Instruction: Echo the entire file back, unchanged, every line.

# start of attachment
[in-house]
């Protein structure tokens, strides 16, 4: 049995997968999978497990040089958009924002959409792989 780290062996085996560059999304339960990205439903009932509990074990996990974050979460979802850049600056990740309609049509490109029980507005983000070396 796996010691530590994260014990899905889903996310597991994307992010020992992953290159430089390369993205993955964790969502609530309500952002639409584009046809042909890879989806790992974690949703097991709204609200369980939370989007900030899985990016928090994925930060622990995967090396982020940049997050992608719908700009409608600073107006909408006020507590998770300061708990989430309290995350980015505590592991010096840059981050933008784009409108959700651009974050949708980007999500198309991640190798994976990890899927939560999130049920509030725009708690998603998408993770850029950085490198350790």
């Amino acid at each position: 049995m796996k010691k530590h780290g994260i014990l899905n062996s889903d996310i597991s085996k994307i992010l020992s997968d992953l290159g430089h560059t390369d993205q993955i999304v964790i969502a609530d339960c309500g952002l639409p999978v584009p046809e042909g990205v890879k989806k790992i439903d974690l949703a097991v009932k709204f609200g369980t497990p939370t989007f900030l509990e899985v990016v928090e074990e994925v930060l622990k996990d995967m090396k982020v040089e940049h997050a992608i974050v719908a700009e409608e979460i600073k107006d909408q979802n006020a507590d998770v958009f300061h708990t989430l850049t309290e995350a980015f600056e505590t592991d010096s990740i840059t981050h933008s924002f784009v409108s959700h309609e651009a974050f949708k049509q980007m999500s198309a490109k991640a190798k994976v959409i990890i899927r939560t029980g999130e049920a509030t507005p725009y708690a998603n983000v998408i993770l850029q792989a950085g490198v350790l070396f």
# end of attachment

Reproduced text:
[in-house]
């Protein structure tokens, strides 16, 4: 049995997968999978497990040089958009924002959409792989 780290062996085996560059999304339960990205439903009932509990074990996990974050979460979802850049600056990740309609049509490109029980507005983000070396 796996010691530590994260014990899905889903996310597991994307992010020992992953290159430089390369993205993955964790969502609530309500952002639409584009046809042909890879989806790992974690949703097991709204609200369980939370989007900030899985990016928090994925930060622990995967090396982020940049997050992608719908700009409608600073107006909408006020507590998770300061708990989430309290995350980015505590592991010096840059981050933008784009409108959700651009974050949708980007999500198309991640190798994976990890899927939560999130049920509030725009708690998603998408993770850029950085490198350790």
């Amino acid at each position: 049995m796996k010691k530590h780290g994260i014990l899905n062996s889903d996310i597991s085996k994307i992010l020992s997968d992953l290159g430089h560059t390369d993205q993955i999304v964790i969502a609530d339960c309500g952002l639409p999978v584009p046809e042909g990205v890879k989806k790992i439903d974690l949703a097991v009932k709204f609200g369980t497990p939370t989007f900030l509990e899985v990016v928090e074990e994925v930060l622990k996990d995967m090396k982020v040089e940049h997050a992608i974050v719908a700009e409608e979460i600073k107006d909408q979802n006020a507590d998770v958009f300061h708990t989430l850049t309290e995350a980015f600056e505590t592991d010096s990740i840059t981050h933008s924002f784009v409108s959700h309609e651009a974050f949708k049509q980007m999500s198309a490109k991640a190798k994976v959409i990890i899927r939560t029980g999130e049920a509030t507005p725009y708690a998603n983000v998408i993770l850029q792989a950085g490198v350790l070396f």